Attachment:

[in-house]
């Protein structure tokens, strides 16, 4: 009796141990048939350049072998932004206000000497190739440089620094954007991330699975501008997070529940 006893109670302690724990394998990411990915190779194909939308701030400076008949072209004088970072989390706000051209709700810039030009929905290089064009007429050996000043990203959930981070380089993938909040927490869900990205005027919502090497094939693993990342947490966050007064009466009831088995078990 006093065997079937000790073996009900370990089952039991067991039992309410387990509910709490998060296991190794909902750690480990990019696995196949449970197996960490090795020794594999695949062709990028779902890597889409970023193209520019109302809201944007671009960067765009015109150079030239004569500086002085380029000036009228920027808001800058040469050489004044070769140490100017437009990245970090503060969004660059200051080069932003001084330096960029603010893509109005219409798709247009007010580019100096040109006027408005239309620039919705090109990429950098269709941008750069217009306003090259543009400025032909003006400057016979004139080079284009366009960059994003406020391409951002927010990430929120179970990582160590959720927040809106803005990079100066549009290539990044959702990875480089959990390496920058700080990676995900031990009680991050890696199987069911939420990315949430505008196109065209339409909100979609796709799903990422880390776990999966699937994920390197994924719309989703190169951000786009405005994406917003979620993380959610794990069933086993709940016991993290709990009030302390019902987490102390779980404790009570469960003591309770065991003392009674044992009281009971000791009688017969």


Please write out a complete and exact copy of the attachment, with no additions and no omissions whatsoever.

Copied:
[in-house]
């Protein structure tokens, strides 16, 4: 009796141990048939350049072998932004206000000497190739440089620094954007991330699975501008997070529940 006893109670302690724990394998990411990915190779194909939308701030400076008949072209004088970072989390706000051209709700810039030009929905290089064009007429050996000043990203959930981070380089993938909040927490869900990205005027919502090497094939693993990342947490966050007064009466009831088995078990 006093065997079937000790073996009900370990089952039991067991039992309410387990509910709490998060296991190794909902750690480990990019696995196949449970197996960490090795020794594999695949062709990028779902890597889409970023193209520019109302809201944007671009960067765009015109150079030239004569500086002085380029000036009228920027808001800058040469050489004044070769140490100017437009990245970090503060969004660059200051080069932003001084330096960029603010893509109005219409798709247009007010580019100096040109006027408005239309620039919705090109990429950098269709941008750069217009306003090259543009400025032909003006400057016979004139080079284009366009960059994003406020391409951002927010990430929120179970990582160590959720927040809106803005990079100066549009290539990044959702990875480089959990390496920058700080990676995900031990009680991050890696199987069911939420990315949430505008196109065209339409909100979609796709799903990422880390776990999966699937994920390197994924719309989703190169951000786009405005994406917003979620993380959610794990069933086993709940016991993290709990009030302390019902987490102390779980404790009570469960003591309770065991003392009674044992009281009971000791009688017969």